- I n d e v e l o p i n g c o u n t r i e s , a skilled native workforce reduces dependence on foreign nationals and enables its own people to best utilize resources in an environment that they understand best. The international community has also realized that the best results emerge with the involvement and training of local people, irrespective of how much money they pump in, and without local involvement the best results remain elusive. Financial aid can be utilized most effectively only by educated skilled local people.
Framework for Skill Development
The onset of industrialization in any country requires a work force that has the requisite skills. Many countries use foreign labour to start with, move to repatriating their own people and eventually training their own people in their own institutions to take over from the foreign employees. Development of skills shows results in the form of increased productivity, greater profts and poverty alleviation.
International experience reveals that it is preferable to match the supply of labour to current demand for skills. But the essential frst step is to develop core skills like literacy, communication, learning the English language since it is universally accepted, team work, problem solving, and the ability to learn. Once the core skills are in place, the next focus is developing higher level professional and technical skills, which will enable workers to take well paying jobs with higher autonomy and responsibility. The final step is skill portability, which means using skills across industries, in new environments and beyond their own regional boundaries.
Skill development is not a one-time learning. Skills have to be updated and upgraded time and again. In a working career of 30-40 years, it is impossible to continue progressing on the basis of decades’ old learning, a single degree or a single course. It is imperative for companies and organizations to offer training opportunities to its work force, since this investment will beneft them manifold eventually. A survey conducted across European countries a few years ago, revealed that a 1% increase in training days of workers, led to a 3% increase in the company’s productivity.
Skill development in Myanmar
Countries and economies have their own booty of natural resources, which alone cannot make them rich or poor. Some of the most resource rich nations have the poorest of people since their resources are not utilized appropriately and are unable to do any value addition to generate higher incomes, which requires rich human capital. A simple example of Singapore which has progressed primarily on the basis of its rich human capital is a model worth emulating.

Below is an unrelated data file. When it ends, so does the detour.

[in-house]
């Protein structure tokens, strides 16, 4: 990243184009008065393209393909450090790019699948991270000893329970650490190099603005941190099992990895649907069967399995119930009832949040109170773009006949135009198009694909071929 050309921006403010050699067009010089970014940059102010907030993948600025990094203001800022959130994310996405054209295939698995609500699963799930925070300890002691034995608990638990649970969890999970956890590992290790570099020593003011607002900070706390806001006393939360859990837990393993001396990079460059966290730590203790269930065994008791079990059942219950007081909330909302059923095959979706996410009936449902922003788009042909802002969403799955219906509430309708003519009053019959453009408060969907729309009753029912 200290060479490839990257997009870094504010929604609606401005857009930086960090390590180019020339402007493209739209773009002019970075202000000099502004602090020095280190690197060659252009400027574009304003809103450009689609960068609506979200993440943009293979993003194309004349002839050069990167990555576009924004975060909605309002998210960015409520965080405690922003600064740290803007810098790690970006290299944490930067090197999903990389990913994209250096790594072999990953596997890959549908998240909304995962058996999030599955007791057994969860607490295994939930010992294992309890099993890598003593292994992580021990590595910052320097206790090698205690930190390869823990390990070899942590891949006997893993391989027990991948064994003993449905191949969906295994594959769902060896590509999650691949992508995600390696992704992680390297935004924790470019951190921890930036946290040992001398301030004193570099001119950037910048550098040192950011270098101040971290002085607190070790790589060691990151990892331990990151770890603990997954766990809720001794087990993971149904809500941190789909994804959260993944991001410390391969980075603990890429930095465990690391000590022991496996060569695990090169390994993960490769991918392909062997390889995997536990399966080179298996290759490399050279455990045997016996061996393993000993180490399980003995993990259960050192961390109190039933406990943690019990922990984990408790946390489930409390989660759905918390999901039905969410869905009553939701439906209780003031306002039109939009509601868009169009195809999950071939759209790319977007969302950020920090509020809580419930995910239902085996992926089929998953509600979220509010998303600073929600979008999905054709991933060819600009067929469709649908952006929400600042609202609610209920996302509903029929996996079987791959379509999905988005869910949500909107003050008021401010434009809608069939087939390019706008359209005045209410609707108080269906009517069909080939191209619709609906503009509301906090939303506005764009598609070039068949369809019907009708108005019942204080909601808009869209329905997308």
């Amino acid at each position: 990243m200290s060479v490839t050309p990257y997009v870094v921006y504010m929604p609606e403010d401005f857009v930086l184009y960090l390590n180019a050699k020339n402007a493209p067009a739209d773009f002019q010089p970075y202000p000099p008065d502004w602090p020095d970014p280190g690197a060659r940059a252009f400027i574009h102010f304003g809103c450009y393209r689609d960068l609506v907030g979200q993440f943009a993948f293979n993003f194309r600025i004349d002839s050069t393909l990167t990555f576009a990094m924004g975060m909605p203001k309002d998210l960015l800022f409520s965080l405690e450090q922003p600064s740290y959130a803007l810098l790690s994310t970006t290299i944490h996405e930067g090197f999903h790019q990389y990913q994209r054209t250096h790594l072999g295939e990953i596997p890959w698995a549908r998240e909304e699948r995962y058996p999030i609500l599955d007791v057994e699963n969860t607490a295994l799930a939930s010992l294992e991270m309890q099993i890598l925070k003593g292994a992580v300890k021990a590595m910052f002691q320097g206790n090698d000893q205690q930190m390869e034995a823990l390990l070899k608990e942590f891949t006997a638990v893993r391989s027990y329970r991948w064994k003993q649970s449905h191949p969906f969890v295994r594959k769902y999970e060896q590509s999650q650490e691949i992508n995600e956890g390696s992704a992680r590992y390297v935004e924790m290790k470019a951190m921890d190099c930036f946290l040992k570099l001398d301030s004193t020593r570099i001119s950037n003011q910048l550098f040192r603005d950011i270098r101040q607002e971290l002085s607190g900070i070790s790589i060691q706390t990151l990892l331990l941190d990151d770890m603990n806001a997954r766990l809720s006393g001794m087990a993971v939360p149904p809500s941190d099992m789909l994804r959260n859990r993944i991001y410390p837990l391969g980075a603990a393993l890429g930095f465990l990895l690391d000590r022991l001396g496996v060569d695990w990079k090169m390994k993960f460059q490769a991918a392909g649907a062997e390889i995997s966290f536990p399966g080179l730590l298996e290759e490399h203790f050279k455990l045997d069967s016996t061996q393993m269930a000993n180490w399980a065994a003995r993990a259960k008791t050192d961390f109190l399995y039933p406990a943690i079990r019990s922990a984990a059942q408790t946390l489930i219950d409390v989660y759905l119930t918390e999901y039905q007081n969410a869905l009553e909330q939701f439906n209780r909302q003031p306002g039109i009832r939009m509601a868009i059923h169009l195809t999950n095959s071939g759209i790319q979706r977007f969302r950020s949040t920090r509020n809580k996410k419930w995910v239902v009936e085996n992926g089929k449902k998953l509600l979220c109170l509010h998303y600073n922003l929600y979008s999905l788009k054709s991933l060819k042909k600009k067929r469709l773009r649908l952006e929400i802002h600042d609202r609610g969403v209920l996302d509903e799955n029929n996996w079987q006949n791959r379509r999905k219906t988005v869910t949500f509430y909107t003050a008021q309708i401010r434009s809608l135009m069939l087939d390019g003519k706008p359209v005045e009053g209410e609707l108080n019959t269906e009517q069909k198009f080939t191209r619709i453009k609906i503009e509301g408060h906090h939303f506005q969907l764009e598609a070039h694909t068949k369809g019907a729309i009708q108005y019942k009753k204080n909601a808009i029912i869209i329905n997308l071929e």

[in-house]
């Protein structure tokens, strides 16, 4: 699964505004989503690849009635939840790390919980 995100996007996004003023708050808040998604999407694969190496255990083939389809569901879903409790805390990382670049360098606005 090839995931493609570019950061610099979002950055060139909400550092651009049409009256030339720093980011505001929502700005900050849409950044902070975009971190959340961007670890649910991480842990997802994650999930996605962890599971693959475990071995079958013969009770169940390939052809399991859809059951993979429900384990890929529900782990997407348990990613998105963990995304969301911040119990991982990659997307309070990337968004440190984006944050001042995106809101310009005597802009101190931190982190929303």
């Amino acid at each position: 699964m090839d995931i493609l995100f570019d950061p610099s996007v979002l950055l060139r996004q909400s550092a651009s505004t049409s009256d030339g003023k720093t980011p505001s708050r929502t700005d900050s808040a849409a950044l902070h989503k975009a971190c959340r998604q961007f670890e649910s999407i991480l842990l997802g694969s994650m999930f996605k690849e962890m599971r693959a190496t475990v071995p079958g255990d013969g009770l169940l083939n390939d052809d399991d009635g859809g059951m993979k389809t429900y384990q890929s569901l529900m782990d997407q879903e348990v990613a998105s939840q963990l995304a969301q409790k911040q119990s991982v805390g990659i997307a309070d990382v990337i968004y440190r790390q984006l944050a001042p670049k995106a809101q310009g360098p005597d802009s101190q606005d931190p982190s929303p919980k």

In the case of Myanmar, which is so resource rich, it is imperative to build a skilled work force to progress and hasten the pace of economic growth. However, the process of developing skilled human capital faces multiple hurdles, given the state of the education system, the slow pace of reforms, lack of suffcient funding, and flling the gap of bringing knowledge and learning to international levels, incorporating the latest research in each feld. The frst steps are in place, with increased budgetary allocation, the introduction of the National Education Sector Plan which focuses on developing critical thinking skills at school level, instead of rote learning. According to a report published by the Organization for Economic Cooperation and Development, the major overhaul required is in the vocational skills and technical skills development fields. These are required in order to fill the jobs created by foreign investors pumping in funds into the country. The report states that at present, only 0.5% of all upper secondary school students enrol in vocational training, a dismal fgure in front China’s 45%.